Patrick Brennan has fun writing his headlines for 1997’s ‘Tomorrow Never Dies’
After the huge success of GoldenEye, expectations were high for Tomorrow Never Dies, but production was chaotic and shooting began without a finished script.
Pierce Brosnan’s second of four Bond movies, the villainous media mogul Elliot Carver was to be played by Anthony Hopkins, who dropped out, and was replaced with Jonathan Pryce.
Directed by Roger Spottiswoode, the film also stars Michelle Yeoh as the lead Bond girl and Chinese agent Wai Lin and Teri Hatcher as Carver’s wife Paris (a role that Spectre’s Monica Bellucci auditioned for), an unusual character in the world of Bond for having had a previous, off-screen relationship with 007.
The film is dedicated to the long-time producer Albert R. ‘Cubby’ Broccoli who died in 1996, and the soundtrack is the first of five Bond movies to be composed by David Arnold.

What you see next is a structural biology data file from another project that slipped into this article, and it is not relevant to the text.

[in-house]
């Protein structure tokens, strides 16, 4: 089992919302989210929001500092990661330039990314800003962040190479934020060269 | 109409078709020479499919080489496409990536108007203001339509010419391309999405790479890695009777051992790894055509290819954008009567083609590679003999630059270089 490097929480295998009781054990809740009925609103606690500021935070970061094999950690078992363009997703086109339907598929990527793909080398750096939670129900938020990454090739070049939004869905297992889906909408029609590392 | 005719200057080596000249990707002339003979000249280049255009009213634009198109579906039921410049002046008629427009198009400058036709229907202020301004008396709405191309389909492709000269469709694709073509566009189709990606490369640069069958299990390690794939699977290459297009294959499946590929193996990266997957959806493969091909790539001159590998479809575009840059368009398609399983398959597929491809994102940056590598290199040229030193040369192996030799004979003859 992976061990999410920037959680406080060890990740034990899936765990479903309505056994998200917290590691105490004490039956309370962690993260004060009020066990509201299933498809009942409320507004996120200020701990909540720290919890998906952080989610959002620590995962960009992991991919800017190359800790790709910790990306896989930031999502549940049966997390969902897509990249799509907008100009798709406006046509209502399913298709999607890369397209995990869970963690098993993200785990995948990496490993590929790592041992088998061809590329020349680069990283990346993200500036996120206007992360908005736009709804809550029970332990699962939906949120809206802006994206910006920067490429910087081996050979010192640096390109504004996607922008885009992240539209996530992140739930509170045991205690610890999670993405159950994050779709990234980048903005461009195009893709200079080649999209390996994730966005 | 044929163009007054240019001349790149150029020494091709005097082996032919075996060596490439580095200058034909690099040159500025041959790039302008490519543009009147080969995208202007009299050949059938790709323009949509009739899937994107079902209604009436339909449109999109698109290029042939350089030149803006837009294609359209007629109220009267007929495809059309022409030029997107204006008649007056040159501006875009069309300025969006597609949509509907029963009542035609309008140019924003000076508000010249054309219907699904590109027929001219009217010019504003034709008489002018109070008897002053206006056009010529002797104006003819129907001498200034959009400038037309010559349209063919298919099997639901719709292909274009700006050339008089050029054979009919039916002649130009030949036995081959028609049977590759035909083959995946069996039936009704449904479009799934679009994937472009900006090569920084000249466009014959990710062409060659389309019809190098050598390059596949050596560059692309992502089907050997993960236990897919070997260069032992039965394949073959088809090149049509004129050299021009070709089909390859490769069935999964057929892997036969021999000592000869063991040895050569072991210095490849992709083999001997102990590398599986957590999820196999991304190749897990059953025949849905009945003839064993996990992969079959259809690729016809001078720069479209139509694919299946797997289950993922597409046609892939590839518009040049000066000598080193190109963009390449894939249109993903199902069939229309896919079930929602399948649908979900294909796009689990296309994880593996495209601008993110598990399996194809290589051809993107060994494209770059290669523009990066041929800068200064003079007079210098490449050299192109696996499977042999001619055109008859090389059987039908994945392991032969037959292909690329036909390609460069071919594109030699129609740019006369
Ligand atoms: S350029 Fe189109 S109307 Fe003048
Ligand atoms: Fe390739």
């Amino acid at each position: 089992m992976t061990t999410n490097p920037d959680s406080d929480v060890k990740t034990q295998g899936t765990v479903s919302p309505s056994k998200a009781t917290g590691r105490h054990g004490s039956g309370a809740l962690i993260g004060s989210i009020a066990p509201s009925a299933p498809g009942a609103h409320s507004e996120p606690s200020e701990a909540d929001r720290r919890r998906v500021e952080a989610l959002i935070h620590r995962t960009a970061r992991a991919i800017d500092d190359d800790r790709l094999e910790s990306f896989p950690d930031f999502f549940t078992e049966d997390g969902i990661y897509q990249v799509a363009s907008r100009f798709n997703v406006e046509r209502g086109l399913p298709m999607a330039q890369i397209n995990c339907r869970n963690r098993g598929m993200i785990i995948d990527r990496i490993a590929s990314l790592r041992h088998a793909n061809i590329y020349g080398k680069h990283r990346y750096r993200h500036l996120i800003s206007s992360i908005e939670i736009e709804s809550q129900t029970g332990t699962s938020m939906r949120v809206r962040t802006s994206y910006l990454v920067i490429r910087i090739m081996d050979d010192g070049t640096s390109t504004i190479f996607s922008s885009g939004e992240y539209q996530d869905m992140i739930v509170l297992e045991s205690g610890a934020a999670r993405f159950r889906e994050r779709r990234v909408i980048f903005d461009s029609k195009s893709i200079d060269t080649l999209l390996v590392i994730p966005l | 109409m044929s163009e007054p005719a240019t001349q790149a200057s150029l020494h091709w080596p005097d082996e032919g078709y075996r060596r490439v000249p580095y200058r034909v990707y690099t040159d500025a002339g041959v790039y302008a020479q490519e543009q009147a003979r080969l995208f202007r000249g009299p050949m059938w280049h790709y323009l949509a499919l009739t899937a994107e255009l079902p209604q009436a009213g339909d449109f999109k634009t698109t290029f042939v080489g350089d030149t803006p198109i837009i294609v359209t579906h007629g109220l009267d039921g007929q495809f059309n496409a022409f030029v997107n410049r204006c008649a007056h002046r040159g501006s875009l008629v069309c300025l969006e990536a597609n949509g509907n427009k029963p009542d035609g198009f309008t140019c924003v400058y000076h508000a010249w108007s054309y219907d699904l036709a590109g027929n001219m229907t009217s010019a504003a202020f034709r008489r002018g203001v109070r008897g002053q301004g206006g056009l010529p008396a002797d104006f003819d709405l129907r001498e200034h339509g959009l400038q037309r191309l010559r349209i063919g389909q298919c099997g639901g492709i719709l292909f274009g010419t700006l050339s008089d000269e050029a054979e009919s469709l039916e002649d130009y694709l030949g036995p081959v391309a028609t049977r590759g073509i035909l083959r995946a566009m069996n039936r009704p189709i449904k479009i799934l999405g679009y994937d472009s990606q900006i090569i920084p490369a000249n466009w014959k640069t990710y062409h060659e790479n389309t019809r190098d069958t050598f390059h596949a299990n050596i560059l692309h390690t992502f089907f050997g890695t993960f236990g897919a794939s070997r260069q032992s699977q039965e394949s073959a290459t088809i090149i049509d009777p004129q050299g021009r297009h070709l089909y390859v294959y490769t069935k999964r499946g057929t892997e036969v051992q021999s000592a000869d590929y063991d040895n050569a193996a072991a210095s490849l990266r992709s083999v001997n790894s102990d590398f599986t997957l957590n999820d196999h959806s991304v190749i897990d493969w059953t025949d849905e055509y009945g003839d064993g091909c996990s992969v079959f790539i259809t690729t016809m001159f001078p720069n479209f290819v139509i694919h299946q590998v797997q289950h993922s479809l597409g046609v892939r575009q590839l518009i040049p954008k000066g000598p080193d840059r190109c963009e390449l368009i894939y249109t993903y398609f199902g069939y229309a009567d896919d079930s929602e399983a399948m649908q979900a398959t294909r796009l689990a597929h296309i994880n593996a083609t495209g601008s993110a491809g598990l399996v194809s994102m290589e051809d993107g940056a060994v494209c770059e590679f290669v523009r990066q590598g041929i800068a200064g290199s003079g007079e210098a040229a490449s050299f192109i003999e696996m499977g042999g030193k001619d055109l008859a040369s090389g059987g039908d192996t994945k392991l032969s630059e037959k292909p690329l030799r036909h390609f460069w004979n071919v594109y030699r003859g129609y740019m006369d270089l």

The film’s best sequence is the pre-titles one: Bond is at a terrorist arms bazaar, spying, when back in London a testy admiral (played by Geoffrey Palmer) overrides M (played by Judi Dench) and orders a missile to be fired at the bazaar.
However, Bond sees a nuclear torpedo attached to one of the planes there, and the missile strike would surely cause it to detonate. Bond has no choice but to attack the bazaar and hijack the plane.
As the missile strikes, Bond’s plane is seemingly engulfed in flames but emerges intact, only to be attacked both by another plane and the co-pilot in the seat behind him, who Bond had previously knocked out. Bond kills two birds with the one seat by ejecting the pilot behind him into the enemy plane, destroying it, and flies to safety.
The technology-hued title sequence is accompanied by Sheryl Crow’s competent theme song, but David Arnold’s preferred song, ‘Surrender’ by K.D. Lang, is the one woven throughout the movies score and plays in full over the end credits.